Wednesday, January 24, 2018

Ursula Le Guin

I am deeply saddened to hear that Ursula Le Guin has died.
She was both a terrific writer, and a lovely, gracious woman who was kind to a lot of people, including me, long after she had any reason to be so generous with her time.

Mrs. Le Guin wrote glorious books, poem, essays and stories that changed the SFF genre and the canon itself; she will be remembered as a pioneer, and a feminist writer. She earned those accolades the hard way: word by word.

But my favorite of her books is one that many of you won't know.  It's Blue Moon Over Thurman Street. I'm not sure if it's even in print any more.  It's about a street in Portland, the town she lived in for most of her life. I lived there too, which is how I came to know her.

The world is a darker, dimmer place today and I am going to hide under my duvet and escape for a while.



34 comments:

french sojourn said...


Wonderful sentiments, " word for word"...words to live by.

I have to make time now to re-read Nine Lives.

Be the light, cheers.

CynthiaMc said...

My condolences, Janet. There is never a good time to lose a friend.

I am always happy to know that someone I admire is as nice as they are talented. Adding more to my TBR pile.

E.M. Goldsmith said...

My daughter has been reading widely feminist literature. She does not really love sff which hurts my heart. This past Thanksgiving, I gave her The Left Hand Of Darkness. She fell in love with LeGuin as I did back when I was younger than my daughter. I would have loved to have met LeGuin. She left the world quite a legacy.

Stacy said...

CynthiaMc said it perfectly. My sentiments exactly.

Lisa Bodenheim said...

Yes. As CynthiaMc wrote.

And it's time for some LeGuin reading.

Kathy Joyce said...

I'm sorry for your loss Janet.

To all of us, the outpourings for Ursula Le Guin are a testament to the power of words. Keep writing.

Soon after I met him, my now-husband handed me a copy of A Wizard of Earthsea and said, "You should read this." I did, and we talked about it. A lot. Afterward, he admitted it was a test. If I didn't like it, or couldn't talk about it, he figured we'd never be compatible.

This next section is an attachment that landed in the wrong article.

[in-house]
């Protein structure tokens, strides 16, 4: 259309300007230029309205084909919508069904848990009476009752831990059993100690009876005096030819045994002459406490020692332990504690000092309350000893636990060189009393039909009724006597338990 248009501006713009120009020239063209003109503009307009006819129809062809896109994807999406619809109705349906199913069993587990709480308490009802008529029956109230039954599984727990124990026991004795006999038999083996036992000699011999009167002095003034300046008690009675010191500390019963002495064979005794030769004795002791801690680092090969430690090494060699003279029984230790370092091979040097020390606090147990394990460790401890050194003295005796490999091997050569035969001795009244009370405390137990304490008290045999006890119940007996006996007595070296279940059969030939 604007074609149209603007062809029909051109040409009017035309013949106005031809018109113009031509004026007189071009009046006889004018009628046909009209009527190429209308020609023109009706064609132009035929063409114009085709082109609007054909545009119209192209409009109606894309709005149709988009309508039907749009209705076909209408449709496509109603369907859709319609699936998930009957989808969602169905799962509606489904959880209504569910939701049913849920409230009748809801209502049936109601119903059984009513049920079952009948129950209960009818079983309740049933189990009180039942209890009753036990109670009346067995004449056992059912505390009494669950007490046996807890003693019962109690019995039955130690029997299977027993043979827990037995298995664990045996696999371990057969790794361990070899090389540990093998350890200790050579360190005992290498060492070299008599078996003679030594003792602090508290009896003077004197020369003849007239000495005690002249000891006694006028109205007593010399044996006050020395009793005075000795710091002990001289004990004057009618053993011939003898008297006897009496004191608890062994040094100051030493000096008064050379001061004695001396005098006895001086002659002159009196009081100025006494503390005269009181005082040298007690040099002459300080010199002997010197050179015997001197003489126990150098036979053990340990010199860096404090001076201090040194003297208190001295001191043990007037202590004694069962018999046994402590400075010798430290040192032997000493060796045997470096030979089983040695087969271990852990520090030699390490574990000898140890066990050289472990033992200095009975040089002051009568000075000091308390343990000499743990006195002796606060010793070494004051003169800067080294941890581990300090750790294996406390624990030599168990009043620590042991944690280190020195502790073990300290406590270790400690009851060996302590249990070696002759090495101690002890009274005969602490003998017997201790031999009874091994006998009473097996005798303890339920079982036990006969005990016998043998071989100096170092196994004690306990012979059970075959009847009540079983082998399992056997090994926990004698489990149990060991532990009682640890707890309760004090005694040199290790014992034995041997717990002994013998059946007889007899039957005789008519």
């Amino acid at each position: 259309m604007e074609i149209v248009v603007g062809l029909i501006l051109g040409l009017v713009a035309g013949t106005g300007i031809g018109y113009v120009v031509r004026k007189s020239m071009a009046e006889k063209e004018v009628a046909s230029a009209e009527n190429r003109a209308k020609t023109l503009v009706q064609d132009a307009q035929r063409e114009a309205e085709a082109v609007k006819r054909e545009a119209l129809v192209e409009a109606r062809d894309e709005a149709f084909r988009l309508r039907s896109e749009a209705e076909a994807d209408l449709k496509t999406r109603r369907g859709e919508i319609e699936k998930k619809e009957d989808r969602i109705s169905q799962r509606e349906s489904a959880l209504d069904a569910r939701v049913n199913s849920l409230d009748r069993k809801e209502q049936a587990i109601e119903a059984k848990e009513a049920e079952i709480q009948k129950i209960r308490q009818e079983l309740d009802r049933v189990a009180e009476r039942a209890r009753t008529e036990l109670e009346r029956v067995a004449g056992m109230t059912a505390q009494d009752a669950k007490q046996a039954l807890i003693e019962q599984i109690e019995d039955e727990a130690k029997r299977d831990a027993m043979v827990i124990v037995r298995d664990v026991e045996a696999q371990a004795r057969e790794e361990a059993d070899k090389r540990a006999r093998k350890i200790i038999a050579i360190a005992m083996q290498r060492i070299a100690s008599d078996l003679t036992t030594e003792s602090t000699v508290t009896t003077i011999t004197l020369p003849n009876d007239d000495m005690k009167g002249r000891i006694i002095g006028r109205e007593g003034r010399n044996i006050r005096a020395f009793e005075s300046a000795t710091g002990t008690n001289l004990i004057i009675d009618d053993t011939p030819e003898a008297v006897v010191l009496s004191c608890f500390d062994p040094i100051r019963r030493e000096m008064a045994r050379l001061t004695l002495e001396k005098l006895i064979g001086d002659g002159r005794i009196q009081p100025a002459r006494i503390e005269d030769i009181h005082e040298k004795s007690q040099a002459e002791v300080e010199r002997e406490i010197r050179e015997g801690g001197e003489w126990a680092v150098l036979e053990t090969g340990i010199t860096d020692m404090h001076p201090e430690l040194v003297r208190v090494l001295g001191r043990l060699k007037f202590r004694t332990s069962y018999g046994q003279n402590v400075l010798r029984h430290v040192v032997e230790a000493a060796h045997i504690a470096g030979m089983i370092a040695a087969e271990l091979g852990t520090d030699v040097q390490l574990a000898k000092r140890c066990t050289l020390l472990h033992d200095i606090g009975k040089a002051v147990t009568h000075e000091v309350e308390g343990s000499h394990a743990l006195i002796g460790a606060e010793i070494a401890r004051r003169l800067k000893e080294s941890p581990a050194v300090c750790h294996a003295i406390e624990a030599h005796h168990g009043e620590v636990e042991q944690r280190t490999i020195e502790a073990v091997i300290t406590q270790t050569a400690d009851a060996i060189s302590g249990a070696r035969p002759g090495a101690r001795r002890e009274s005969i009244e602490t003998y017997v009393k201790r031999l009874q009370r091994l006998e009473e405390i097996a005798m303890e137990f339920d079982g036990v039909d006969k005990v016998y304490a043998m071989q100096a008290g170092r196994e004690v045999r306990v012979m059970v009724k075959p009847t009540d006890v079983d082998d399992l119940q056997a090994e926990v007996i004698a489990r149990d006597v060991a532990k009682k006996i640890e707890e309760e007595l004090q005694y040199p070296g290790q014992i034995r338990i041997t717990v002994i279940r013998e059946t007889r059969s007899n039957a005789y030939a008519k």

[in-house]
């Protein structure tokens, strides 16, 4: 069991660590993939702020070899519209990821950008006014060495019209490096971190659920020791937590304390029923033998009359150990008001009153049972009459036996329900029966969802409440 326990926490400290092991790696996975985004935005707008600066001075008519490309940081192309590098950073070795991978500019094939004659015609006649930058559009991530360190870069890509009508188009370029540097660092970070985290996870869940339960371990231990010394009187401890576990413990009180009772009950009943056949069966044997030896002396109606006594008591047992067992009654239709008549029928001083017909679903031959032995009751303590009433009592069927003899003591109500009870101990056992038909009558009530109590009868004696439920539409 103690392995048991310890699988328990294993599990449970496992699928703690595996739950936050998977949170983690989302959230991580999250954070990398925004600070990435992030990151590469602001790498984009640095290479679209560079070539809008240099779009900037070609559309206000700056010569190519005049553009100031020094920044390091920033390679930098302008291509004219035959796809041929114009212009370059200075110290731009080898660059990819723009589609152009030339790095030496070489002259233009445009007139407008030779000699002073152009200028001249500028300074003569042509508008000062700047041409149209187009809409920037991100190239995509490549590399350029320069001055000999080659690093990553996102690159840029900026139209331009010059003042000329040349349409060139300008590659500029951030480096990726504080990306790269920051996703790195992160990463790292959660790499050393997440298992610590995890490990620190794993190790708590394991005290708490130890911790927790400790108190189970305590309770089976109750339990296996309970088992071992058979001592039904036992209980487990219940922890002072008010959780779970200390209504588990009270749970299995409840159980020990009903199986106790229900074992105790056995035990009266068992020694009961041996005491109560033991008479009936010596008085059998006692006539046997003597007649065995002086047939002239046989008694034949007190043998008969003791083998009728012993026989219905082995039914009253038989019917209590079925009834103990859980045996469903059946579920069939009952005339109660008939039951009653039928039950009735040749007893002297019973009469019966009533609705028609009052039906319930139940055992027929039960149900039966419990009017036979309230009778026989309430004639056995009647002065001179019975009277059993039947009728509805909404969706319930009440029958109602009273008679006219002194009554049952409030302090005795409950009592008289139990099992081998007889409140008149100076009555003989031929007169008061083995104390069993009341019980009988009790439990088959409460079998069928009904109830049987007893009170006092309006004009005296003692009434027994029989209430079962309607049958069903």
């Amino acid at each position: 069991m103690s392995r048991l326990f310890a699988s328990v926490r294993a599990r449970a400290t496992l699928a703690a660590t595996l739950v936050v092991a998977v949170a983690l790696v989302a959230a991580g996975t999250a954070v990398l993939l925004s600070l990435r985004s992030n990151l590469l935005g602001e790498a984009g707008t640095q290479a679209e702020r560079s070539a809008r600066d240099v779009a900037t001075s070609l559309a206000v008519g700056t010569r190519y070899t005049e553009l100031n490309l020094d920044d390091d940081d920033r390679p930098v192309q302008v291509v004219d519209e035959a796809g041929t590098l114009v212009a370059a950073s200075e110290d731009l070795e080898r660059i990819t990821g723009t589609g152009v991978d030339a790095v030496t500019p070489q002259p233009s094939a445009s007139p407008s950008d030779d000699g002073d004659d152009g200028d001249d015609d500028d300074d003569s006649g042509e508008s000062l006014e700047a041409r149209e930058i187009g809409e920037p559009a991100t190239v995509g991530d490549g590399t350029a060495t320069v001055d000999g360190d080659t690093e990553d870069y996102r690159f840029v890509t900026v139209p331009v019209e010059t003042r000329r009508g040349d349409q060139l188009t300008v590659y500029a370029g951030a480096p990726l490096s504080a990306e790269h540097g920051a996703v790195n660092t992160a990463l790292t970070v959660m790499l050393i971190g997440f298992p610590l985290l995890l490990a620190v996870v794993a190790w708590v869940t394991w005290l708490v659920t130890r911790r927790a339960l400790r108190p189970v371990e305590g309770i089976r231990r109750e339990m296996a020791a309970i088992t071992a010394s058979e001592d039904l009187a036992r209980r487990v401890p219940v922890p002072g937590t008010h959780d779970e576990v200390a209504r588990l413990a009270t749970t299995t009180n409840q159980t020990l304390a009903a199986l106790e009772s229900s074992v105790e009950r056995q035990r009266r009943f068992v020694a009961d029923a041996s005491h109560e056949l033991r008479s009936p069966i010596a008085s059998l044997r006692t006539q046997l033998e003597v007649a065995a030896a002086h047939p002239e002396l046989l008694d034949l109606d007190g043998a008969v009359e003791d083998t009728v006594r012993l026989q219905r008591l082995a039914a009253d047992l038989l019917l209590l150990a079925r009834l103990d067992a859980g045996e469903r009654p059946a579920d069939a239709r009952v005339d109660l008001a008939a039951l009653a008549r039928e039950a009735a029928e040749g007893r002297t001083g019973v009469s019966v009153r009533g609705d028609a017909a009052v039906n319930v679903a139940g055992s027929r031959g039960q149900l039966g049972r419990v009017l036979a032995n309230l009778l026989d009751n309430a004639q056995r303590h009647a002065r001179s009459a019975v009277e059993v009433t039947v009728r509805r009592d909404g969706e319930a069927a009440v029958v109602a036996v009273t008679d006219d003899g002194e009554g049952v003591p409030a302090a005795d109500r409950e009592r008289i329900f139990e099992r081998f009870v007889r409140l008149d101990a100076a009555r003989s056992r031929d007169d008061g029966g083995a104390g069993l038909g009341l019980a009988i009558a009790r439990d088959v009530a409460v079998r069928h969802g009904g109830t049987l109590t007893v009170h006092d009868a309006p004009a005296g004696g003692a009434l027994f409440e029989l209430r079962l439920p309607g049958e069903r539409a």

Colin Smith said...

Virtual hugs to you, Janet, for your loss. I would love to hear some of your personal memories of her. You hint at stories to tell. We like stories... ☺

Shaunna said...

This Christmas, my brother gave my 14-year-old son a copy of The Wizard of Earthsea. A week after Christmas, my son got kicked in the face during wrestling practice and ended up with a two-hour surgery to fix his broken cheekbone.

To pass the time, and because I often introduce new series to my children this way, I started reading the Le Guin book to him out loud. Well, his left eye was swollen shut. What else could I do?

He finished it himself, often reading with one eye while he iced the other. My husband read it too, then bought the second and third books on iTunes. My son devoured those in a matter of days.

For an active kid whose surgeon said no exercise for at least a month, the series has been a godsend. Literally. I think God puts ideas in talented people’s heads because He knows someone else—many someone elses—will need that tender mercy one day.

Steve Stubbs said...

So sorry for your loss.

I looked up Ursula Le Guin on bookfinder.com, a search engine for books that I use often since it turns the whole world into my bookstore, and I was not able to find the title you mentioned. That is extremely unusual since you can find ANYTHING on bookfinder, in print or not. I thought I could find a source for you if you wanted a copy. No snnuch luck. Apparently Ursula K. Le Guin was a short story writer since she appeared in lots of anthologies, including one with the aforementioned Orson Scott Card.

Brandi M. said...

When I was fourteen, a friend loaned me A Wizard of Earthsea, and I fell in love with it. Her storytelling was so powerful and full of those wonderful layers that make a book world feel so real.

Julie Weathers said...

I was very sorry to read of her passing yesterday. It is a much dimmer world for her leaving.

Brenda Buchanan said...